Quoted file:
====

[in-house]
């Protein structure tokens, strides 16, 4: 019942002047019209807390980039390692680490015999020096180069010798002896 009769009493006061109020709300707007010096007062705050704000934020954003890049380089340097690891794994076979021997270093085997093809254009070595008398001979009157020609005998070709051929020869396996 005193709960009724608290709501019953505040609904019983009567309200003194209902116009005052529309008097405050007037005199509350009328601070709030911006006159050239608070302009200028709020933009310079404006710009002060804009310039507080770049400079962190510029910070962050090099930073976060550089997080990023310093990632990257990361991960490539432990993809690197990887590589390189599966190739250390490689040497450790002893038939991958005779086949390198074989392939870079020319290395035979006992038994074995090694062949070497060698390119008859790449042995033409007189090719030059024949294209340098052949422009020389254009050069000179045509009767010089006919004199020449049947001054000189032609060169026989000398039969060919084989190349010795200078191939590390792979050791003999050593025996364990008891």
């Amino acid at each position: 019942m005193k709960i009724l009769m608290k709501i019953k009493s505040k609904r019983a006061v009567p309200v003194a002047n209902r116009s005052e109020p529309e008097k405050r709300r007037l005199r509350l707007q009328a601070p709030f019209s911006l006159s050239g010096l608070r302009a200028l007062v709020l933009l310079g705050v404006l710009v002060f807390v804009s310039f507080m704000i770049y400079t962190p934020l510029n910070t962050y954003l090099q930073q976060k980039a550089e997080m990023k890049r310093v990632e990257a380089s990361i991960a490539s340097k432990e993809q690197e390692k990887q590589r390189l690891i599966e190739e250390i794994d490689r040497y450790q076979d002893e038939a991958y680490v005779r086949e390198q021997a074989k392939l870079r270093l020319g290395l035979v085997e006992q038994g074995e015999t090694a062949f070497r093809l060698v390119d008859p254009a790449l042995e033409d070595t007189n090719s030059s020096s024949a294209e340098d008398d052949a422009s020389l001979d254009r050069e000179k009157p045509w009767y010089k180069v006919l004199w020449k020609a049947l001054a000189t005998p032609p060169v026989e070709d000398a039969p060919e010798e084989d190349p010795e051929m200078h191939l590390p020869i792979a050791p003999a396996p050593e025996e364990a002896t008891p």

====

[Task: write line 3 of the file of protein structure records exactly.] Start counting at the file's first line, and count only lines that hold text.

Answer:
């Amino acid at each position: 019942m005193k709960i009724l009769m608290k709501i019953k009493s505040k609904r019983a006061v009567p309200v003194a002047n209902r116009s005052e109020p529309e008097k405050r709300r007037l005199r509350l707007q009328a601070p709030f019209s911006l006159s050239g010096l608070r302009a200028l007062v709020l933009l310079g705050v404006l710009v002060f807390v804009s310039f507080m704000i770049y400079t962190p934020l510029n910070t962050y954003l090099q930073q976060k980039a550089e997080m990023k890049r310093v990632e990257a380089s990361i991960a490539s340097k432990e993809q690197e390692k990887q590589r390189l690891i599966e190739e250390i794994d490689r040497y450790q076979d002893e038939a991958y680490v005779r086949e390198q021997a074989k392939l870079r270093l020319g290395l035979v085997e006992q038994g074995e015999t090694a062949f070497r093809l060698v390119d008859p254009a790449l042995e033409d070595t007189n090719s030059s020096s024949a294209e340098d008398d052949a422009s020389l001979d254009r050069e000179k009157p045509w009767y010089k180069v006919l004199w020449k020609a049947l001054a000189t005998p032609p060169v026989e070709d000398a039969p060919e010798e084989d190349p010795e051929m200078h191939l590390p020869i792979a050791p003999a396996p050593e025996e364990a002896t008891p």